How To Use Affiliate To Drive Cross-Border Ecommerce
Introduction Cross-border e-commerce (CBE) has been on the rise in recent years, ...
It’s no secret that consumer shopping behavior (and expectations) have shifted in a massive way. Over the last 12 months, mobile engagement in affiliate has increased 20% YoY surpassing desktop usage for the first time, proving it all the more important that brands adopt an app strategy and put in the work to understand and utilize in-app tracking for a better consumer experience.
Traditionally, affiliate has been slow to adopt such tracking, perhaps due to an overall lack of understanding on how app tracking works. Another factor may be that those in affiliate haven’t recognized the growing customer need for cohesive experiences across devices.
Typically, mobile apps don’t rely on standard cookies to track in-app activity. Cookies therefore can’t be used to associate a click with an in-app transaction, creating a lack of transparency about how affiliate is driving purchases within the app. That gap can lead to poor customer experiences as well as a breakdown in the relationship between advertisers and publishers. In most cases, app tracking attribution requires a mobile measurement partner, or MMP—an independent third-party platform that can track, organize and visualize mobile app data for marketers, therefore providing a unified view of performance across channels and platforms.
“Increasingly, it’s not rocket science to tie this stuff together,” said Chris Maddern, the cofounder and Chief Innovation Officer at Button in a recent Junction Live podcast. “What you need is a well-coordinated set of partners to make sure that you get a consistent view across these things and your channels are measured in an apples-to-apples kind of way.”
Still, there’s a misconception that apps are a walled garden where tracking is difficult and not consistent. Another common misguided belief is that customer falloff is triggered when brands facilitate customers’ return to cashback sites. That perception, however, is starting to change, meaning that now is the time to make apps a key part of digital strategy, Maddern said.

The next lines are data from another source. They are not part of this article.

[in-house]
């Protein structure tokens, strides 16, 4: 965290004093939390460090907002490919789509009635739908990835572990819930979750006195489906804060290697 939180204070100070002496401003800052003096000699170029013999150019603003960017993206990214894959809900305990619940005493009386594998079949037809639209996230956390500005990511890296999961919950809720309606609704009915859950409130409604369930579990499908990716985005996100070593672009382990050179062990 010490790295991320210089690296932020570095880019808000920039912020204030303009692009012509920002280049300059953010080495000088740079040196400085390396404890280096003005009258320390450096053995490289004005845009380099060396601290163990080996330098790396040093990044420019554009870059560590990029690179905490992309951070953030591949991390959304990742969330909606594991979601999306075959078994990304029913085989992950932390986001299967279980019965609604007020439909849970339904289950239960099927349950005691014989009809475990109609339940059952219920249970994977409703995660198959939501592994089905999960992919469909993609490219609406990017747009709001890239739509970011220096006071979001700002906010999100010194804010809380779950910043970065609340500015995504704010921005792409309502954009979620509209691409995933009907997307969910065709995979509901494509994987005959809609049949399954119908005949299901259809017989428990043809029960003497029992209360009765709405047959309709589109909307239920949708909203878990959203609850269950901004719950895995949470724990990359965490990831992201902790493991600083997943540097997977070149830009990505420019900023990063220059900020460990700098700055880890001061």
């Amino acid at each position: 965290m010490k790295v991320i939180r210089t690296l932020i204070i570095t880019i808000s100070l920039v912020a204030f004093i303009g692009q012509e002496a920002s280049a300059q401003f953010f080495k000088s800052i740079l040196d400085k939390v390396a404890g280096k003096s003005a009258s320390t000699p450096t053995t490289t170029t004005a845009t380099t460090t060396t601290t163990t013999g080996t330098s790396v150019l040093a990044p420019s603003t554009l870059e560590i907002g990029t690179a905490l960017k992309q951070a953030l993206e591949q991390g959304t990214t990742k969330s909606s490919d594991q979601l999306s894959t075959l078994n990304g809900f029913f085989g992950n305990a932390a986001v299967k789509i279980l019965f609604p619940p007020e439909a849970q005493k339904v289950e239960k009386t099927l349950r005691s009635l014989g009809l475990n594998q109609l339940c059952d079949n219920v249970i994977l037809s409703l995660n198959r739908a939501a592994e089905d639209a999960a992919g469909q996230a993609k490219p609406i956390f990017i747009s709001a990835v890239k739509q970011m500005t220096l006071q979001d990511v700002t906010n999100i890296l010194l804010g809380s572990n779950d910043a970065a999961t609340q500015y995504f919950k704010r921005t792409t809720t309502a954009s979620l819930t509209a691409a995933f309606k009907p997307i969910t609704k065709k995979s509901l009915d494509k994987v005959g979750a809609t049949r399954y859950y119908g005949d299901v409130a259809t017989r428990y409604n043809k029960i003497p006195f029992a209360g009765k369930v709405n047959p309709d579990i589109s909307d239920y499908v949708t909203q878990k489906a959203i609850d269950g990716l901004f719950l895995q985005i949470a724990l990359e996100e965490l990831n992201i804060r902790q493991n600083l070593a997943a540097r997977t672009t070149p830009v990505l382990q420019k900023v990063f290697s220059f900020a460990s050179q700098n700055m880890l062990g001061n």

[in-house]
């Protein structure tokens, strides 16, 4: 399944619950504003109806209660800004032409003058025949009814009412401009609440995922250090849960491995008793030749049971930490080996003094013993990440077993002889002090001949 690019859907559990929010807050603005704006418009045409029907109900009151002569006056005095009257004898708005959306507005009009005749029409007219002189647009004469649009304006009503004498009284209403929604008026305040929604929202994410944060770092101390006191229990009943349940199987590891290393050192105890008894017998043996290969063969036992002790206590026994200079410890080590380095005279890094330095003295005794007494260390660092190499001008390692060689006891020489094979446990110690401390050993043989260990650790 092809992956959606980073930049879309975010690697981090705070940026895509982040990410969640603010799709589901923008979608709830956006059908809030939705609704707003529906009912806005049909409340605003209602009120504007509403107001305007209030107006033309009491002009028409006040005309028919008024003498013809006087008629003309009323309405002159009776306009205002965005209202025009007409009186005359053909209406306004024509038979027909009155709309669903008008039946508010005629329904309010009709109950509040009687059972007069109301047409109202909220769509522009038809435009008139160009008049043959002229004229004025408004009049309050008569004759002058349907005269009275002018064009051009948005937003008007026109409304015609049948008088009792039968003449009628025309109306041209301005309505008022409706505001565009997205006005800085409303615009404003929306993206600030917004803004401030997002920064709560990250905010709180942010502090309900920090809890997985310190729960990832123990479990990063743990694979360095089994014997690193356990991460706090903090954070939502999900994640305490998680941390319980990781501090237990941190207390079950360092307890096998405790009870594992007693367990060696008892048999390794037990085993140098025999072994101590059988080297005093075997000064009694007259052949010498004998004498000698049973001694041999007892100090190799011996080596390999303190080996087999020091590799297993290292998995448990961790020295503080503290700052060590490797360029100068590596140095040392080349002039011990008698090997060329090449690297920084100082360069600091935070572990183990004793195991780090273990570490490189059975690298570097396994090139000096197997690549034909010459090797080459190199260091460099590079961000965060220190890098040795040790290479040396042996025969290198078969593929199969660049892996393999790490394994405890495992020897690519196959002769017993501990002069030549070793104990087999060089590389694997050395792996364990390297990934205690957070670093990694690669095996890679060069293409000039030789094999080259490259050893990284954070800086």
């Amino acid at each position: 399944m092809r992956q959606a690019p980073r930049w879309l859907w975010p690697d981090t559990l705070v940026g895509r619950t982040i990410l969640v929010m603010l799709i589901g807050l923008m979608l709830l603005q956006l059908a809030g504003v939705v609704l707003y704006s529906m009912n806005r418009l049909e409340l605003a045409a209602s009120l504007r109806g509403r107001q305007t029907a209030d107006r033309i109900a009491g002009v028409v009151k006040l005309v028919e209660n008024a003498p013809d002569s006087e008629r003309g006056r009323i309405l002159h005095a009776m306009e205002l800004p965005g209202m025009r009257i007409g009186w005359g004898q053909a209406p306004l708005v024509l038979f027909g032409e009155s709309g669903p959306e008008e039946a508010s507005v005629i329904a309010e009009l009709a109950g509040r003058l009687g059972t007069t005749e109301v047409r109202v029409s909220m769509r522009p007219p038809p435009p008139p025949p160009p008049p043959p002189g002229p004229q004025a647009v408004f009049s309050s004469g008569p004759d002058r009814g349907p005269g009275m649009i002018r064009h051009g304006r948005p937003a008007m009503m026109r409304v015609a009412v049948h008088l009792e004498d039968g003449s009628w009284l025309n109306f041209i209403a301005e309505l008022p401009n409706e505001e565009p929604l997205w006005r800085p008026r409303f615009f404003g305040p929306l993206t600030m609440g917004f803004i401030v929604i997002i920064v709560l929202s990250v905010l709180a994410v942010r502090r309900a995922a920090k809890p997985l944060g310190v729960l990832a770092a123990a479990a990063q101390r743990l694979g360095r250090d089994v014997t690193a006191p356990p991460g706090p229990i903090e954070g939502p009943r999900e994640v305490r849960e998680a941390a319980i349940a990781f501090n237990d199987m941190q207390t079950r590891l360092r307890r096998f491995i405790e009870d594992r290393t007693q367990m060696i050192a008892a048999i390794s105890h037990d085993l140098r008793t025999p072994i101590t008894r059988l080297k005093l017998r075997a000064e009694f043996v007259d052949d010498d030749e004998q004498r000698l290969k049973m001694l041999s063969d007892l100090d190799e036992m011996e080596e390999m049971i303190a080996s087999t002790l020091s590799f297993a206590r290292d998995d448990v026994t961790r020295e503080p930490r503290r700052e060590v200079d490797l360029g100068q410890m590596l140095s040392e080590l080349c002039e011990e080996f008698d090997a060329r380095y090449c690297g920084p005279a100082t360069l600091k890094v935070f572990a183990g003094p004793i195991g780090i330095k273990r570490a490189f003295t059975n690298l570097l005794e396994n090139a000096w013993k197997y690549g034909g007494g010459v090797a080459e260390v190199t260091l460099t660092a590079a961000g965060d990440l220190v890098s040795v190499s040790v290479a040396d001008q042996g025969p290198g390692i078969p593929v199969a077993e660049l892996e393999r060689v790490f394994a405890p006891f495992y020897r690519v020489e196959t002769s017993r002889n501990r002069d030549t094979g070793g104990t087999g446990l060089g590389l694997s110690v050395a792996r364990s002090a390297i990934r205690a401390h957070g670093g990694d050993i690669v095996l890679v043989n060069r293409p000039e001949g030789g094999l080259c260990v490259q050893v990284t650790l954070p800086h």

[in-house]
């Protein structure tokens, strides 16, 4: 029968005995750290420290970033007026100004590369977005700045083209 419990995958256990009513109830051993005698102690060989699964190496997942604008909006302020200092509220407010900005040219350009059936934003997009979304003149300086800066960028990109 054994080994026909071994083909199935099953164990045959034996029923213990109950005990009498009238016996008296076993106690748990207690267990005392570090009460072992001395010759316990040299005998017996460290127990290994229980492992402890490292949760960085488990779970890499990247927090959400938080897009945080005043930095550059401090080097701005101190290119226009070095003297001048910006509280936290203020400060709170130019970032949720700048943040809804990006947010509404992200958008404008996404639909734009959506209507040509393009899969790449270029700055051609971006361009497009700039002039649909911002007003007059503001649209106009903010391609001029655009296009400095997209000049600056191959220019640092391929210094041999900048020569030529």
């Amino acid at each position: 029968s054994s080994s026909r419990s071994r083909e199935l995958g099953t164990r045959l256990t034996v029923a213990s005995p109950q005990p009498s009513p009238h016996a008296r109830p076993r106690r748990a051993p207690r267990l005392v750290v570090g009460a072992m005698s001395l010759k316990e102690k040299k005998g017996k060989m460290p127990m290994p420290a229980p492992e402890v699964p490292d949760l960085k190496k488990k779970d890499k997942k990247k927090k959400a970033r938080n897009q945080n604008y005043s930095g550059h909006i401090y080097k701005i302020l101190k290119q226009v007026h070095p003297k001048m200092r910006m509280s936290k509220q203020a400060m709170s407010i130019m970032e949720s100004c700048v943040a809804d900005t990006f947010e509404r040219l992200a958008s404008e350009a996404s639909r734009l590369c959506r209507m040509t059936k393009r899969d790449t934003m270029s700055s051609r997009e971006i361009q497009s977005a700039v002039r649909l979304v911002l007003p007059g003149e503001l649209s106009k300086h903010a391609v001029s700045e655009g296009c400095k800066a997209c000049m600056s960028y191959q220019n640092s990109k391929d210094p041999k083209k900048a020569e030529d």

Kelly Merkel, the Vice President of Publisher Development at CJ, agreed. “We have a unique situation here where customers are extremely engaged,” she said. “They have an opportunity to build loyalty to not just the brand through affiliate but through the publisher experience. We have kind of a two-fold way to tap into consumers and get opportunities and engagements in front of them.”
“The goal should be to create an authentic, seamless customer experience with reliable tracking,” Merkel said. “It’s not about trying to keep a customer in the app, it’s about having an app be an integral part of a holistic brand experience that meets the customer where they’re at.”
Customers then get an uninterrupted path to a purchase and can be confident that their cashback and points are accurately applied to loyalty programs. But it’s not just customers who benefit from a streamlined ecosystem—it advantages advertisers and publishers as well.
Advertisers see increased revenue capture and conversion because of better tracking and the transparency results in insights about mobile customers. Publishers can get full attribution and commissioning of mobile transactions. And both advertisers and publishers benefit from having a unified platform to track and report for both mobile and desktop conversions. “Successful marketers prioritize the user experience across all channels,” Maddern said. And they don’t under leverage the power of their affiliate channel, which he believes is one of the most effective channels that companies have. It just needs to meet consumers where they’re at —on their phones.
“Increasingly mobile is where people are spending time, attention, and money,” he said. “Brands build apps because they are the best way to build deepening long-term relationships with customers and the best way to drive single purchase transactions as well. They wouldn’t keep building them if they didn’t work.”